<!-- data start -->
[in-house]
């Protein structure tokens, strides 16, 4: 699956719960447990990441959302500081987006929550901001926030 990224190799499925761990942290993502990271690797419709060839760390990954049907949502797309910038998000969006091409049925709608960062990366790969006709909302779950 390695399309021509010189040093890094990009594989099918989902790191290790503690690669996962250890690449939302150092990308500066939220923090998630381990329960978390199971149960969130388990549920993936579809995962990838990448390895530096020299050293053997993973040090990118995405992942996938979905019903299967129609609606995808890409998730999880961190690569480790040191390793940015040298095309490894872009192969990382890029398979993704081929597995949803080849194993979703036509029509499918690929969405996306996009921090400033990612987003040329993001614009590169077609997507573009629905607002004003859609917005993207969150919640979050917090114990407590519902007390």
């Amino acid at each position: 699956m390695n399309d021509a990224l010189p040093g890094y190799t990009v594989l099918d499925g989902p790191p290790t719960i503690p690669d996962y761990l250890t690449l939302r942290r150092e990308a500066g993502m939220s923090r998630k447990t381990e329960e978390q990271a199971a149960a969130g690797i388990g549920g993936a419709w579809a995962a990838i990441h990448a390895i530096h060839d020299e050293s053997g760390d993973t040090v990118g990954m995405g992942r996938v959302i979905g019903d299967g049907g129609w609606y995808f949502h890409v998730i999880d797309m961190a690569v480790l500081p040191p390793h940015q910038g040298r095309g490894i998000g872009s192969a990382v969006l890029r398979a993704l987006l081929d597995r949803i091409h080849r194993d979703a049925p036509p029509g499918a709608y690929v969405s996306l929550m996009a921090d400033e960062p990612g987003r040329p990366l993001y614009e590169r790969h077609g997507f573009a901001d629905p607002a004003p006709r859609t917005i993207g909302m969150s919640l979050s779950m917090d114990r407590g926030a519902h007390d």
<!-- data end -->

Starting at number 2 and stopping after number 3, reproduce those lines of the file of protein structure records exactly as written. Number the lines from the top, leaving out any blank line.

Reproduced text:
């Protein structure tokens, strides 16, 4: 699956719960447990990441959302500081987006929550901001926030 990224190799499925761990942290993502990271690797419709060839760390990954049907949502797309910038998000969006091409049925709608960062990366790969006709909302779950 390695399309021509010189040093890094990009594989099918989902790191290790503690690669996962250890690449939302150092990308500066939220923090998630381990329960978390199971149960969130388990549920993936579809995962990838990448390895530096020299050293053997993973040090990118995405992942996938979905019903299967129609609606995808890409998730999880961190690569480790040191390793940015040298095309490894872009192969990382890029398979993704081929597995949803080849194993979703036509029509499918690929969405996306996009921090400033990612987003040329993001614009590169077609997507573009629905607002004003859609917005993207969150919640979050917090114990407590519902007390």
């Amino acid at each position: 699956m390695n399309d021509a990224l010189p040093g890094y190799t990009v594989l099918d499925g989902p790191p290790t719960i503690p690669d996962y761990l250890t690449l939302r942290r150092e990308a500066g993502m939220s923090r998630k447990t381990e329960e978390q990271a199971a149960a969130g690797i388990g549920g993936a419709w579809a995962a990838i990441h990448a390895i530096h060839d020299e050293s053997g760390d993973t040090v990118g990954m995405g992942r996938v959302i979905g019903d299967g049907g129609w609606y995808f949502h890409v998730i999880d797309m961190a690569v480790l500081p040191p390793h940015q910038g040298r095309g490894i998000g872009s192969a990382v969006l890029r398979a993704l987006l081929d597995r949803i091409h080849r194993d979703a049925p036509p029509g499918a709608y690929v969405s996306l929550m996009a921090d400033e960062p990612g987003r040329p990366l993001y614009e590169r790969h077609g997507f573009a901001d629905p607002a004003p006709r859609t917005i993207g909302m969150s919640l979050s779950m917090d114990r407590g926030a519902h007390d």